David Weinberger
KMWorld Archive
This column is part of an archive of David Weinberger's columns for KMWorld. Used with permission. Thanks, KMWorld!


Link to Original at KMWorld  Index

David's home page | Bio | Speaking | Everyday Chaos

Tragedy and sitcoms

28 February 2000

“As flies to wanton boys, are we to the gods.They kill us for their sport.”— King Lear

These words strike us moderns as quaint. We look at the tattered king in the eye and say: What a gloomy gus! Give the old guy some Prozac!

No, we've struck a bargain which gives us management of all that we can see. We manage our businesses, our lives, our environment. Not stewardship, not guidance, not quivering before the awesome power of the irrational, but MANAGEMENT.

The notion that we can manage our world (or even our own lives) would have struck people a hundred years ago as literally insane. What sort of hubris-filled mortal could say that in the face of the death of children, the striking down of the good and healthy, the genocidal eradication of entire peoples? Who could claim management of the environment in the face of a single crack of thunder? As Woody Allen once wrote (or was it the Talmud?): You wanna hear God laugh? Tell him your plans.

Having lost any sense of place or humility, we have, of course, lost the sense of tragedy. Tragedy requires an uncaring, uncontrollable universe. But a new form has emerged that replaces tragedy, an art form unique to the second half of this century: the situation comedy.

Sitcoms are a highly formal art form. Although there are of course exceptions, the paradigmatic examples all concern a group of people with quirks (quirks are the laff riot equivalent of character flaws). These quirks result in misunderstandings that are resolved by the end of the show. Rather than standing on the brink of death and misfortune, the characters in sitcoms are safe. We know that Rachel isn't going to get shot in the eye by Travis Bickle and Frasier isn't going to run over by a truck. We know that the characters are going to return every week, no wiser and no more at risk.

Most of all, the sitcom is characterized by the Group Hug. Despite all the quirks and flaws, we all just really love one another, don't we? Instead of wandering the heath, naked to the elements, self-blinded, with a fool along to taunt us, the entire court gets together and makes the promise that, when the going gets toughest, our extended, post-modern family will keep us safe. No cluster bomb appears to blow Elaine, Jerry, Kramer, George, Hawkeye and Hotlips to a quick and bloody end. Couldn't happen. And so the credits roll as in the background Peter Frampton sings his cover of "I believe I can fly," a psychotic disconnect from even the most basic facts of physics. "You can be anything you want, if you want it bad enough," we lie to our children, dooming them to a life of disappointment.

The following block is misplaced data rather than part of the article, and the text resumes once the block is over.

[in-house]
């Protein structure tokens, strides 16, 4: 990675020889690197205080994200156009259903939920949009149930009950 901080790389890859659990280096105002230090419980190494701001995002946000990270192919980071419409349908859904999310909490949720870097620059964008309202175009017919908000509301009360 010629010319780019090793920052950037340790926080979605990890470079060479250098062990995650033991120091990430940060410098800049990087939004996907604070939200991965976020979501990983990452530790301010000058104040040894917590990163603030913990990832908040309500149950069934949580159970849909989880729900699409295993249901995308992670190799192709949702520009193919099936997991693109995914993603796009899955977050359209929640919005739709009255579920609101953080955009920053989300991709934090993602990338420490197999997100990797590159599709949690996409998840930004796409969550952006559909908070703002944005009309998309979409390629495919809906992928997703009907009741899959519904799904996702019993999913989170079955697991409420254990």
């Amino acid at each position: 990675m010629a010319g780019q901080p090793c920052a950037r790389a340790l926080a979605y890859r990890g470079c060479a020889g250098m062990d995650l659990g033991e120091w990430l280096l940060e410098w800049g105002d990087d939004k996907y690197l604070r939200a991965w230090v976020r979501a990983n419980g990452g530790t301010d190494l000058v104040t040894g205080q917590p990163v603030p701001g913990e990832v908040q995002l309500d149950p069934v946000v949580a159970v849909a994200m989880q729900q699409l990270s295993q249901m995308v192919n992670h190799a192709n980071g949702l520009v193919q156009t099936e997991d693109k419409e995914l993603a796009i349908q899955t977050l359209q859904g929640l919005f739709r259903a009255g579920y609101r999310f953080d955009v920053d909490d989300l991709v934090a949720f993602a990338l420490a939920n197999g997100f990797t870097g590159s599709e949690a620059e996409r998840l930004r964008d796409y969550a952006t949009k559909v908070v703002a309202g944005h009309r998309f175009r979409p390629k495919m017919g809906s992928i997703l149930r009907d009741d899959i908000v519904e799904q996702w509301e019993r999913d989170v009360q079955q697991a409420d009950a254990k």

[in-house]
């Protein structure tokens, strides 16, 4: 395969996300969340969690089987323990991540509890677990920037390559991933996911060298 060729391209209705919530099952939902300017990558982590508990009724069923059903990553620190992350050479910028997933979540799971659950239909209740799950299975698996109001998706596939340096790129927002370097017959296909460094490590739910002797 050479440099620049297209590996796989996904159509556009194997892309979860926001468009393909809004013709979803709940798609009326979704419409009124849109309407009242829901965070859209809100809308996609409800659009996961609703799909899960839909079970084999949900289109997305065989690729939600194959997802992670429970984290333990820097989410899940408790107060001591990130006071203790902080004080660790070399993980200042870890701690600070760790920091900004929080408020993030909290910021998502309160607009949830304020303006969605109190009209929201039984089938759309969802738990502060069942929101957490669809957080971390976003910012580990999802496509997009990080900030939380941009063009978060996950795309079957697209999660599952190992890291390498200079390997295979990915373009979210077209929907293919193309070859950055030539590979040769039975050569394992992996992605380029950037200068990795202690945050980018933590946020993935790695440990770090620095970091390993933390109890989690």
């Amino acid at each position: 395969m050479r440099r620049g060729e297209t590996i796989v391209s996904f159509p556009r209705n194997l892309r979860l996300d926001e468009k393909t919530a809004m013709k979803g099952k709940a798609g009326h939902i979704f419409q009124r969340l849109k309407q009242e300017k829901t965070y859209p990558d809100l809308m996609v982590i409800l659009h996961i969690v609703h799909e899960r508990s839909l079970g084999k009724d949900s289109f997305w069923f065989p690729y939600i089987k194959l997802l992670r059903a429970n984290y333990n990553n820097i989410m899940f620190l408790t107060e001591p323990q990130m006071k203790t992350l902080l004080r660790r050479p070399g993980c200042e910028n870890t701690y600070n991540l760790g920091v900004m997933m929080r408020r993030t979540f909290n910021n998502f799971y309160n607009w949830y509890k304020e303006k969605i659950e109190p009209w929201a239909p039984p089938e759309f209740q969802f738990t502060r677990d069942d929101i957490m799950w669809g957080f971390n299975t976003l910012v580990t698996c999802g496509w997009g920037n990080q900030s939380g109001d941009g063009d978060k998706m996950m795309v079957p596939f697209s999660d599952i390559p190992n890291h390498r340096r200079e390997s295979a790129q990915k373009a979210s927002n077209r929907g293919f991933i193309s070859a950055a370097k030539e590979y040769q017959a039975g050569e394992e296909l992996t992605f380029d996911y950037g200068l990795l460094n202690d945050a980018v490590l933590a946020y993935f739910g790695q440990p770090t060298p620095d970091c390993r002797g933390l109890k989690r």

Marketing — internal and external — is all a part of this incapacity for tragedy. All the news must be happy. Every customer must be joyous, or, brought to joy. Plenty of humor is used in order to disarm the wary, but the humor is as safe as a joke about Ross's hair or Reverend Jim's former (former!) drug use. The humor that heals -- cauterizes — can never be heard because it is the humor of the dark truth of our fate. The one cultural icon not yet coopted by commercial forces is Lenny Bruce.

Marketing, management, managing knowledge, portals that filter, information that's always crisp and to the point — all ways of making the world safe for us as workers and consumers. All essential lies that would make cowards of us all.

David Weinberger is editor of The Journal of Hyperlinked Organizations.